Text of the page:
The wet markets really represent the minority of opportunities for spillover to occur, he says. Close to a third of diseases that emerge are linked to large-scale land-use change like deforestation and well over half of diseases that emerge are coming from wildlife in forests – including such well-known examples as HIV and Ebola.
Gillespie says there are many examples of pathogen spillover related to deforestation for agricultural monocultures including palm oil, for example Nipah and Lassa viruses; sugar cane and soybean in the case of hantavirus.
He traces the emergence of Nipah virus, for example, to deforestation for palm oil production and an El Niño-driven drought that led to large-scale burning of rainforests in Indonesia. Forced to find food elsewhere, fruit bats, which are long-distance flyers made their way to Malaysia, where industrial-scale pig farming was expanding rapidly – to the scale of about 500-1000-hectare farms with 25,000-50,000 pigs.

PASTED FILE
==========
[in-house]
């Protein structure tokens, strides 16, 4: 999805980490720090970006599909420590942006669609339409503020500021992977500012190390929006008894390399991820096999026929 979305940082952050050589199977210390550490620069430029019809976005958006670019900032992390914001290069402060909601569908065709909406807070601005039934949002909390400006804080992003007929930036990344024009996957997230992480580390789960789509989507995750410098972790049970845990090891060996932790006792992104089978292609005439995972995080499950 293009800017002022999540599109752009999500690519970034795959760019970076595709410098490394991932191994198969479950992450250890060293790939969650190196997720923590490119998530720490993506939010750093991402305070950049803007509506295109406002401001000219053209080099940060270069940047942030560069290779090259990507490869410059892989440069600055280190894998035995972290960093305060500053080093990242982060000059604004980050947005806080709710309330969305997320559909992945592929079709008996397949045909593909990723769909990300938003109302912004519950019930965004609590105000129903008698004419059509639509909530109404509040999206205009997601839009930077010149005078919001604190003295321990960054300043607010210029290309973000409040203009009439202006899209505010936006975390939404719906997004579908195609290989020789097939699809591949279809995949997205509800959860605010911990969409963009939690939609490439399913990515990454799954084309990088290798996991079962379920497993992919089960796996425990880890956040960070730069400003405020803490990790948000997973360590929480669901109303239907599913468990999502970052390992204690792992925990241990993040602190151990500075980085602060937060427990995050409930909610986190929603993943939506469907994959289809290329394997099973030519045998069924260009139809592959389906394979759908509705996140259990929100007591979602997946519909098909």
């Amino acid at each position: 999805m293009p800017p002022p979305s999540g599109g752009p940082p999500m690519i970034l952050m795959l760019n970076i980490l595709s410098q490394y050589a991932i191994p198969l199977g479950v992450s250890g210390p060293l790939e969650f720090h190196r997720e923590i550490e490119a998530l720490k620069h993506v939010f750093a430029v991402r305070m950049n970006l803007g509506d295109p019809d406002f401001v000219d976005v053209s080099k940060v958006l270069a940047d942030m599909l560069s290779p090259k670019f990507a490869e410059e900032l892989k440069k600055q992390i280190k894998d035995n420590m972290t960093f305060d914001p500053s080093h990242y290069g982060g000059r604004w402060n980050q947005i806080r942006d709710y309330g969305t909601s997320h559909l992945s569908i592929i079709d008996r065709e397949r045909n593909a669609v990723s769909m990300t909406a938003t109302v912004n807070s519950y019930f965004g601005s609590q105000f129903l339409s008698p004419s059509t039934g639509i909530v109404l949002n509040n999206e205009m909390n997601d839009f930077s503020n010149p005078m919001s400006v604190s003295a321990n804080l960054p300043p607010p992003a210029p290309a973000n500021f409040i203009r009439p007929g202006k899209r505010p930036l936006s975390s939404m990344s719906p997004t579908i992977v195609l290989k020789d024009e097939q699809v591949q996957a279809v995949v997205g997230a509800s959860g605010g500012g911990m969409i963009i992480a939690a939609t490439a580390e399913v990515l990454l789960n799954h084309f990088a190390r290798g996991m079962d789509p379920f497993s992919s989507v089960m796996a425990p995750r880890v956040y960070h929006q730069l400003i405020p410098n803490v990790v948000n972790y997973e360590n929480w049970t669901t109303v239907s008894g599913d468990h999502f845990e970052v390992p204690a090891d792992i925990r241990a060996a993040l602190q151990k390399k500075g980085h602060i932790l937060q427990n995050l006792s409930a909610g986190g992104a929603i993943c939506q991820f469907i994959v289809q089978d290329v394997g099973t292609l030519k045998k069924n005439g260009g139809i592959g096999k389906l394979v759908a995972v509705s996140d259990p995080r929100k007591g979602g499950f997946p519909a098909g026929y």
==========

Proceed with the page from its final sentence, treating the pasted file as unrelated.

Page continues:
“The fruit bats found food from the fruit trees on these pig farms, but the pigs became sick after eating partially eaten fruit that fell from these trees into their enclosures. Pig farmers then became infected by the pigs,” and led to the first of a series of recurrent outbreaks of Nipah in people throughout southeast Asia including India, explains Gillespie.
Like the Nipah virus, the global demand for palm oil was the driver for the large-scale land-use change that led to the spillover of Lassa virus, which causes a hemorrhagic fever like Ebola in humans and can kill 30 percent of the infected, in West Africa, says Gillespie. From Sierra Leone to Nigeria, native forest-living rodents were forced to seek out food when forests were cleared to establish palm oil plantations.
In 2013 Gillespie’s team reported the probable emergence of Saint Louis encephalitis in association with the Conquistadors hauling plundered gold from Peru across the isthmus of Panama to ship back to Spain.
“The AIDS pandemic traces its roots back to the butchering of chimpanzees in forested areas of central Africa,” he points out.
Banner image: Deforestation around Pakke tiger reserve. Photo by Nandini Velho/Wikimedia Commons.